Edited by David Pearce, Corin Pearce and Charles Palmer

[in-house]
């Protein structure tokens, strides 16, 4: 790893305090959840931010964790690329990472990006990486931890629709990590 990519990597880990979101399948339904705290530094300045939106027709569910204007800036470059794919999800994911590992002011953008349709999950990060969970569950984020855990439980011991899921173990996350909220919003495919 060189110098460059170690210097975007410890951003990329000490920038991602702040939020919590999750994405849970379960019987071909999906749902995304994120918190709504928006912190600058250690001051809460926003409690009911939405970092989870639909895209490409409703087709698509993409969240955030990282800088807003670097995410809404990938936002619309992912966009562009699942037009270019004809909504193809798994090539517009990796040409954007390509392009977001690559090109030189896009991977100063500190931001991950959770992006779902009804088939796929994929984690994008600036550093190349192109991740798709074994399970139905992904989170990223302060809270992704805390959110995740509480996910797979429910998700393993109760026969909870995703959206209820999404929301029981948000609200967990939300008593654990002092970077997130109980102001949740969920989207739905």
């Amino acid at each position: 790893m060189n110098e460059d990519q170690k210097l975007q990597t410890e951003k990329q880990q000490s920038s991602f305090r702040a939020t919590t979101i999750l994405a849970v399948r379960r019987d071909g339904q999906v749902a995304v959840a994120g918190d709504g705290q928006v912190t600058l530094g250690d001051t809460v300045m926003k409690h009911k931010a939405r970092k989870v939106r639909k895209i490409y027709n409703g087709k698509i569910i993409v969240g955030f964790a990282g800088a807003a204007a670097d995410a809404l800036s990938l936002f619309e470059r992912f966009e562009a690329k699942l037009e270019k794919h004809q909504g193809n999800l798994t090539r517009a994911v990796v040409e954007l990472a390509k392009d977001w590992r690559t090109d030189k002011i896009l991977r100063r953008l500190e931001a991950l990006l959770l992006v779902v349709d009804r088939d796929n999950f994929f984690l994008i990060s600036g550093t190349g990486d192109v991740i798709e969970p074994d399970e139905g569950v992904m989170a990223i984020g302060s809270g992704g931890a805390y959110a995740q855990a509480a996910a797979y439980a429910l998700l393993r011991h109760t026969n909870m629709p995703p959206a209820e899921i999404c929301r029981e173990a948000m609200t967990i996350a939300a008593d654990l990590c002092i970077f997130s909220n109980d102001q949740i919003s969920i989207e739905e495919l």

W. Neil Adger, Katrina Brown, Raﬀaello Cervigni and Dominic Moran 1 INTRODUCTION Failure to account for the numerous functions and economic services of forests has led to patterns of global forest use with many detrimental environmental consequences. Indeed, the argument is often made that this failure to demonstrate economic values of the environment is at the heart of the systematic loss and degradation of the world’s ecosystems. However, demonstrating value is only one aspect of sustainable resource use. The institutional structures that make use of these values in resource allocation are the key to such sustainability (Vatn and Bromley, 1994). This chapter demonstrates the economic techniques for estimating the total economic value (TEV) of forests. For the Mexican forest estate, the results show an annual lower bound value of the services of the total forest area to be in the order of $4 billion (1994 prices). This aggregate value stems from the non-marketed services provided by non-consumptive use; from future potential uses of the genetic resources and from pure existence values; and the largest proportion of economic value coming from the functional values of hydrological and carbon cycling. However, only a proportion of this value can feasibly be ‘captured’ within Mexico: much of the beneﬁt of Mexico’s forests falls outside the country’s borders, and is therefore not considered by forest users or national policy makers. Consideration of non-market valuation illuminates the scale of economic distortions due to undervaluation and is a necessary condition for eﬃcient policy making....
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